Institute for Writers and Institute of Children’s Literature director Katie Davis shares her tips to working your writing.
This writer is a pro at turning the page.
Katie Davis’ storied career has included working in advertising, selling hand-painted ceramics and becoming the best-selling children’s book author/illustrator of titles like “Who Hops?” and “Kindergarten Rocks!” that have sold more than 820,405 copies worldwide. But her most recent passion project is drawing from her diverse skills to teach other aspiring authors her craft.
“I thought writers were old, dead guys … so becoming a published writer never occurred to me, it wasn’t even a dream, because I didn’t think it was possible. When I got published, it was just stunning,” Davis told Moneyish. “And to see a kid reading your book is one of the most gratifying things in the world. It’s just beyond. I have gotten so much joy out of that, and from sharing that.”
Two years ago, Davis and her husband Jerry took over the Institute of Children’s Literature and its sister school, the Institute for Writers, which was on the brink of closing as its founders neared retirement. The college-level programs based in Madison, Conn. have schooled more than 470,000 students for almost 50 and 30 years, respectively, who’ve published more than 23,000 books and articles.
“There’s this amazing legacy of the curriculum, but we felt we could add a lot of value by understanding how to streamline it, how to make the process faster for the students,” explained Jerry, who noted that even two years ago, many students were still submitting their writing samples through snail mail. “Now everything is submitted via email and online portals.”
The Davises have also upgraded the institutes with modern logos and new building headquarters, adding more online workshops and story writing contests, as well as streaming live seminars such as their third annual Picture Book Summit on Oct. 7. This Friday is the deadline to buy tickets, and a portion of this year’s proceeds will benefit the libraries of two disadvantaged schools in Oregon and Connecticut.
And after having traditionally published more than a dozen books for children, plus self-publishing guides such as “How to Write a Children’s Book” and hosting podcasts on writing and marketing books – Davis has got plenty of solid advice.
“It’s so important to write, and rewrite, work on your craft,” she said. “Show it to an editor – especially if you’re self-publishing. Put it away, and take it out two weeks, or a month or six months later, look at it again with fresh eyes and revise.”
Real life is also full of revisions. Davis was fired several times from her advertising and marketing 9-to-5s in her 20s, but rewrote each of those pink slips into learning experiences.
“The first time I got fired from my first job out of college, I ran over to my dad, crying, and he was like, ‘So what? You got fired. Go do something else,’” she said. “People are so ashamed of making mistakes, but as long as you learn from it, use it. Plus, writers need to build a thick skin against rejection!”
So while she didn’t feel satisfied in a traditional PR job, she was able to apply the marketing skills she picked up there to sell her books, promote her podcasts and bring the writing institutes into the digital age. And she takes what she’s learned from rejected book proposals to teach new writers not to make the same mistakes – such as with the upcoming Picture Book Summit, an online conference she co-founded.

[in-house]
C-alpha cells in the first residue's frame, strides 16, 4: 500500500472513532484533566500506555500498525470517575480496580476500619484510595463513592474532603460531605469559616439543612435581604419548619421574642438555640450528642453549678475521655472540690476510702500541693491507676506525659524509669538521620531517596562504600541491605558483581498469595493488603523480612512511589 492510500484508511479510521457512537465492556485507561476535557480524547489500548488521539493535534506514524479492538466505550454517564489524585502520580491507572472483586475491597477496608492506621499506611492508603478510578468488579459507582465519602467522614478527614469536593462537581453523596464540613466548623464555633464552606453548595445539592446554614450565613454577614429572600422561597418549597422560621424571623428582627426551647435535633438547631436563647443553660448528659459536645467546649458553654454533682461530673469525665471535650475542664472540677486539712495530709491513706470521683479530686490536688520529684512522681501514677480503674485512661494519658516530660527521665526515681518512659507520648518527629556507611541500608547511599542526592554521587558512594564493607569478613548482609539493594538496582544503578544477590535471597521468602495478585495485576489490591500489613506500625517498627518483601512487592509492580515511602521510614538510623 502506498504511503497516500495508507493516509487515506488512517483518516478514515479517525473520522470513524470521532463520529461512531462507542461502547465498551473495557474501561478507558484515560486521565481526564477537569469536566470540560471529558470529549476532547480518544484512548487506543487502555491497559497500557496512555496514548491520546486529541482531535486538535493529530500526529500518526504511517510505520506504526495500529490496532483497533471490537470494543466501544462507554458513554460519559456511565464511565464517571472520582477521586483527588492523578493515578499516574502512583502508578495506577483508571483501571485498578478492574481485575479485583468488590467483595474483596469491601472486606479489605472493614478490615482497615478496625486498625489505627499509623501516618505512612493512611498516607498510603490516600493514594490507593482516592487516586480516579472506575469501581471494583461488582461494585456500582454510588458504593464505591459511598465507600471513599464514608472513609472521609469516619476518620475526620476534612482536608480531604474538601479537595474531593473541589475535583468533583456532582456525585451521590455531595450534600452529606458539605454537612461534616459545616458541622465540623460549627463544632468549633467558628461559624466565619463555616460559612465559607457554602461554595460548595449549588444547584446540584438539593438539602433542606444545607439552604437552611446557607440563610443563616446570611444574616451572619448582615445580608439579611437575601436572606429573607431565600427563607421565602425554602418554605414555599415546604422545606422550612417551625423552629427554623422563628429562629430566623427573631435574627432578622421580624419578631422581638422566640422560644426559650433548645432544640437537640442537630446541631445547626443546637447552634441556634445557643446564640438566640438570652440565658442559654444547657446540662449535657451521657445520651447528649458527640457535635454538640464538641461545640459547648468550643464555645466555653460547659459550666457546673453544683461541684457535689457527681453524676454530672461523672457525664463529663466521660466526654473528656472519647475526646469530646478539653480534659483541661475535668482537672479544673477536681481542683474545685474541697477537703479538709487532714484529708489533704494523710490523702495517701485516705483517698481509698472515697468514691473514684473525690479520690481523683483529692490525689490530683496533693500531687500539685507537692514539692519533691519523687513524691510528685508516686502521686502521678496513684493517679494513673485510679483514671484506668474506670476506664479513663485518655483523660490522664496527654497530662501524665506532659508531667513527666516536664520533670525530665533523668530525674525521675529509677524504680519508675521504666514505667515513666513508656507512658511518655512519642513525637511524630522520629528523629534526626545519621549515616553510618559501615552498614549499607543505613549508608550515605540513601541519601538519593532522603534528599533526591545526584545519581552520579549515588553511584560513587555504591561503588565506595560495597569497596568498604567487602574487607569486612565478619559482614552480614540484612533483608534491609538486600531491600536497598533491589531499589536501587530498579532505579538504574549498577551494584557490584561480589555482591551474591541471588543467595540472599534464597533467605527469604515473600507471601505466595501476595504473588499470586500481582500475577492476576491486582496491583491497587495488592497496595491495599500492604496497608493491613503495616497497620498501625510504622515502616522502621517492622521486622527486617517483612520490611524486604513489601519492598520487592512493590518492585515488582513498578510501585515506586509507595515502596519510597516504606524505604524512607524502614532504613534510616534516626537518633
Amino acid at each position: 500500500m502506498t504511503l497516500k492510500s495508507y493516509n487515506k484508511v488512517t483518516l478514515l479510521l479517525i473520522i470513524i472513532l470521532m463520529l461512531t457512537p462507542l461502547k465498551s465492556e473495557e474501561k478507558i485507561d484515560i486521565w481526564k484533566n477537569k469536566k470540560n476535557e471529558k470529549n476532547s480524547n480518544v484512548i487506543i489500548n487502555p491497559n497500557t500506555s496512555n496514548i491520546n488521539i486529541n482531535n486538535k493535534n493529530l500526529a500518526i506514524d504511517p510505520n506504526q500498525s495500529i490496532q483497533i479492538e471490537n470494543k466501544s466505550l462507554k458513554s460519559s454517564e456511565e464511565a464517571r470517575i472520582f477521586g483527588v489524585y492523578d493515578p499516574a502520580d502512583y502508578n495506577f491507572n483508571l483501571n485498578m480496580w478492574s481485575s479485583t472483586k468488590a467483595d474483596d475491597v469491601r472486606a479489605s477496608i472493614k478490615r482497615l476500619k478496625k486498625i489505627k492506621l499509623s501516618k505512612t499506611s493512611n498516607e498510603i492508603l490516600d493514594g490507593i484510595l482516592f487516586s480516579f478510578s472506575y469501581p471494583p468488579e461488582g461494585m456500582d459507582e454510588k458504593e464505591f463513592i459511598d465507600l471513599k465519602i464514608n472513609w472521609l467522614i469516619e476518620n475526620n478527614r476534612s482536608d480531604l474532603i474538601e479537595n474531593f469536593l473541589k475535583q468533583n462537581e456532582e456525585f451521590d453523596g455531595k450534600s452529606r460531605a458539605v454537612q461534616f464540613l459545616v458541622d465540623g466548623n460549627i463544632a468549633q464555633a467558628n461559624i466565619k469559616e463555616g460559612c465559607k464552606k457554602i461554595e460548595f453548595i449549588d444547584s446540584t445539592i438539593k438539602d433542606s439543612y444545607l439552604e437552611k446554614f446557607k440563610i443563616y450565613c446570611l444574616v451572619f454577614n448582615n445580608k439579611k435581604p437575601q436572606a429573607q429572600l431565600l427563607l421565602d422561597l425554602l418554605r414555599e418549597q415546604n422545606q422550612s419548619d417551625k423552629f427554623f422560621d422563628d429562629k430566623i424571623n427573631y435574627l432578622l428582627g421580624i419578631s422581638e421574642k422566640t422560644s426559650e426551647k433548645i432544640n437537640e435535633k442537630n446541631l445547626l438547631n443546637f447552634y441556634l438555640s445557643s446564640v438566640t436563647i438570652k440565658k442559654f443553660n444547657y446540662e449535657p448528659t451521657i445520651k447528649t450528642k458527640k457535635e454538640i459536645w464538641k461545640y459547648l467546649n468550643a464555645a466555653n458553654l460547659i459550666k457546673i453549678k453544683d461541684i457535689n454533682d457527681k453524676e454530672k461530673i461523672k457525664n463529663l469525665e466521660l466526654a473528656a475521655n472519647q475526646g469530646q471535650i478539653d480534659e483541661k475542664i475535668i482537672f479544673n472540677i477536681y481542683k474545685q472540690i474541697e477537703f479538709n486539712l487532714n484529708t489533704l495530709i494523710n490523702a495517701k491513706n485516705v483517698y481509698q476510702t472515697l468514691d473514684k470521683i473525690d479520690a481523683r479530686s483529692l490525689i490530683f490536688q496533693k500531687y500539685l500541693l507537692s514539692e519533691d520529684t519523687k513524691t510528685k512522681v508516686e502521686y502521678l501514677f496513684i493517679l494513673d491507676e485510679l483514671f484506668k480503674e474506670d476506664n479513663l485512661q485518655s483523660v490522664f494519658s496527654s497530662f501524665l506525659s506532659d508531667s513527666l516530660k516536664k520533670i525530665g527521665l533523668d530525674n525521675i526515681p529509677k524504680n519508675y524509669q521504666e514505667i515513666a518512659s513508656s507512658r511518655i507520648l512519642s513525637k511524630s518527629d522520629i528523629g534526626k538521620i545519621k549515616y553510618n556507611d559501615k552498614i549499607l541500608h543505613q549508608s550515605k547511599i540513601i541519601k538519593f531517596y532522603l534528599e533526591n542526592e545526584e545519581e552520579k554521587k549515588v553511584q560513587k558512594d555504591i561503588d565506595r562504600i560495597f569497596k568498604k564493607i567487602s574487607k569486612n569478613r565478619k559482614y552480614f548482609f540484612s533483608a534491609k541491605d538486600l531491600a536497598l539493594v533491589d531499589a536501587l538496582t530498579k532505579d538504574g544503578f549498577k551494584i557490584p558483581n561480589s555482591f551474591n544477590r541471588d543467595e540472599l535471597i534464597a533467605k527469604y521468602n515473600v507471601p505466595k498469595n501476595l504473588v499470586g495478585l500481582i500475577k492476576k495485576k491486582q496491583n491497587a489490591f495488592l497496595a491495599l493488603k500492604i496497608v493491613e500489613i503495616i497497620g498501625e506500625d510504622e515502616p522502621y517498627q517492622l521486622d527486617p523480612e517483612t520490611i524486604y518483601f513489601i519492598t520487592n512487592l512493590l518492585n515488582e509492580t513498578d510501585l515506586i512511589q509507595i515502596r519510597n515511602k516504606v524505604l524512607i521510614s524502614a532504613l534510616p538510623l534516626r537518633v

“So many people want to write children’s books, because they think it’s easy to write fewer words, which is a fallacy,” said Davis, “because with fewer words, you have to make sure they’re the right words.”
And make sure they’re words that kids will want to read (or have read to them) again and again. “Don’t give a lesson; no one likes to be lectured to,” said Davis, who suggests sneaking a lesson into the plot without making it the main point. In her book “Mabel the Tooth Fairy and How She Got Her Job,” for example, Mabel loses her own pearly whites because she didn’t take care of them – so she sets out to pick up children’s lost baby teeth to make herself a new smile.
Go to the children’s section of your local library or indie bookstore, and read the newest picture books to see what’s being published. “Study them, learn the craft,” suggested Davis.
Try literally sketching out your idea with a storyboard, as well. “Even if you’re not a professional illustrator, just lay out a dummy of your book – picture books run 32 pages – which helps with seeing where your lines should go, and how your story is flowing and whether you have the pacing right,” she said. Here is a link to a storyboard to download, free.
And while the $28 billion U.S. book publishing industry is certainly competitive, e-books and Amazon have helped level the playing field for aspiring authors.
“Amazon is a double-edged sword; it’s hurt independent bookstores, but it’s really helped new writers. I think it’s a better world for writers now, actually,” said Davis. “There are more and more online outlets for publishing. So the opportunities have morphed a little bit, but they’re still there.
“And writing is writing,” she added. “If you have a good story, and you know how to write, then the most important thing that you need is an editor, especially if you’re self-publishing. But you can be a published writer.”
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